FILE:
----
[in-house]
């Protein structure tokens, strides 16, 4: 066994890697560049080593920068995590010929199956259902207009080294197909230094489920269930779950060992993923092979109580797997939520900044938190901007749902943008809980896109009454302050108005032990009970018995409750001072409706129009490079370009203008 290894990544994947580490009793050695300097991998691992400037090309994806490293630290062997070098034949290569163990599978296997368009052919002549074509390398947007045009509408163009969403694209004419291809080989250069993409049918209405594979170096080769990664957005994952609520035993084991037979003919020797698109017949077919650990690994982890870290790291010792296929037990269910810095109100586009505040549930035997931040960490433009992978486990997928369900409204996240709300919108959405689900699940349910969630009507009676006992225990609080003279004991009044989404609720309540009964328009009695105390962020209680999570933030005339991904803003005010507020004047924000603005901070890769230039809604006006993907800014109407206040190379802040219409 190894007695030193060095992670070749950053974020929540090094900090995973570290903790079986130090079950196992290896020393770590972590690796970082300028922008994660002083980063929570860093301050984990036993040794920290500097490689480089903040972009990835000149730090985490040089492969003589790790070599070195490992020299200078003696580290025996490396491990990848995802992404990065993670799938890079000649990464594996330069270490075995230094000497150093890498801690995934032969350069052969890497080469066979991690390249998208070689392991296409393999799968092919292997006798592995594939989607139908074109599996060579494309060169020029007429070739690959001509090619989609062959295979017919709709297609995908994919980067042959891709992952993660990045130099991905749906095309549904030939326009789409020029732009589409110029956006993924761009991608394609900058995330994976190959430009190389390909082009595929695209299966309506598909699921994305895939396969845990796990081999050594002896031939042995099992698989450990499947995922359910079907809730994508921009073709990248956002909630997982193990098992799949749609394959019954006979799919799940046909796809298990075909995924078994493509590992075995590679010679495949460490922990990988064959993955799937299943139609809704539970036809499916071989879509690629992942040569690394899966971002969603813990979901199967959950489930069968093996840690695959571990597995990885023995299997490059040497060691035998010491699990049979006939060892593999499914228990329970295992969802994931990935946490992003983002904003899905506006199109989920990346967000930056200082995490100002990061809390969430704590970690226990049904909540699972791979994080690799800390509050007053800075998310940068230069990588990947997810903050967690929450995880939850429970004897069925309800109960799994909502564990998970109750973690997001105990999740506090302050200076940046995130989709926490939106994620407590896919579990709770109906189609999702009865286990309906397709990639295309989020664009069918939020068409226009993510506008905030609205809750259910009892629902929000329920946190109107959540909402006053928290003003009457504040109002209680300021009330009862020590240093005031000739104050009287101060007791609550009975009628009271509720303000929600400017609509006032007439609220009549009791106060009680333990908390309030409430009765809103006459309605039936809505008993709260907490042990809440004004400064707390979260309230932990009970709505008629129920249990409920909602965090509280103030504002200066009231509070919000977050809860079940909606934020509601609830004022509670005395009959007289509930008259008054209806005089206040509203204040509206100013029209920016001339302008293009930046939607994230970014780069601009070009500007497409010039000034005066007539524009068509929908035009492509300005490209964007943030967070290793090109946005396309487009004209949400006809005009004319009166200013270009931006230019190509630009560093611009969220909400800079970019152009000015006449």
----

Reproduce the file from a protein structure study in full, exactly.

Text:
[in-house]
């Protein structure tokens, strides 16, 4: 066994890697560049080593920068995590010929199956259902207009080294197909230094489920269930779950060992993923092979109580797997939520900044938190901007749902943008809980896109009454302050108005032990009970018995409750001072409706129009490079370009203008 290894990544994947580490009793050695300097991998691992400037090309994806490293630290062997070098034949290569163990599978296997368009052919002549074509390398947007045009509408163009969403694209004419291809080989250069993409049918209405594979170096080769990664957005994952609520035993084991037979003919020797698109017949077919650990690994982890870290790291010792296929037990269910810095109100586009505040549930035997931040960490433009992978486990997928369900409204996240709300919108959405689900699940349910969630009507009676006992225990609080003279004991009044989404609720309540009964328009009695105390962020209680999570933030005339991904803003005010507020004047924000603005901070890769230039809604006006993907800014109407206040190379802040219409 190894007695030193060095992670070749950053974020929540090094900090995973570290903790079986130090079950196992290896020393770590972590690796970082300028922008994660002083980063929570860093301050984990036993040794920290500097490689480089903040972009990835000149730090985490040089492969003589790790070599070195490992020299200078003696580290025996490396491990990848995802992404990065993670799938890079000649990464594996330069270490075995230094000497150093890498801690995934032969350069052969890497080469066979991690390249998208070689392991296409393999799968092919292997006798592995594939989607139908074109599996060579494309060169020029007429070739690959001509090619989609062959295979017919709709297609995908994919980067042959891709992952993660990045130099991905749906095309549904030939326009789409020029732009589409110029956006993924761009991608394609900058995330994976190959430009190389390909082009595929695209299966309506598909699921994305895939396969845990796990081999050594002896031939042995099992698989450990499947995922359910079907809730994508921009073709990248956002909630997982193990098992799949749609394959019954006979799919799940046909796809298990075909995924078994493509590992075995590679010679495949460490922990990988064959993955799937299943139609809704539970036809499916071989879509690629992942040569690394899966971002969603813990979901199967959950489930069968093996840690695959571990597995990885023995299997490059040497060691035998010491699990049979006939060892593999499914228990329970295992969802994931990935946490992003983002904003899905506006199109989920990346967000930056200082995490100002990061809390969430704590970690226990049904909540699972791979994080690799800390509050007053800075998310940068230069990588990947997810903050967690929450995880939850429970004897069925309800109960799994909502564990998970109750973690997001105990999740506090302050200076940046995130989709926490939106994620407590896919579990709770109906189609999702009865286990309906397709990639295309989020664009069918939020068409226009993510506008905030609205809750259910009892629902929000329920946190109107959540909402006053928290003003009457504040109002209680300021009330009862020590240093005031000739104050009287101060007791609550009975009628009271509720303000929600400017609509006032007439609220009549009791106060009680333990908390309030409430009765809103006459309605039936809505008993709260907490042990809440004004400064707390979260309230932990009970709505008629129920249990409920909602965090509280103030504002200066009231509070919000977050809860079940909606934020509601609830004022509670005395009959007289509930008259008054209806005089206040509203204040509206100013029209920016001339302008293009930046939607994230970014780069601009070009500007497409010039000034005066007539524009068509929908035009492509300005490209964007943030967070290793090109946005396309487009004209949400006809005009004319009166200013270009931006230019190509630009560093611009969220909400800079970019152009000015006449």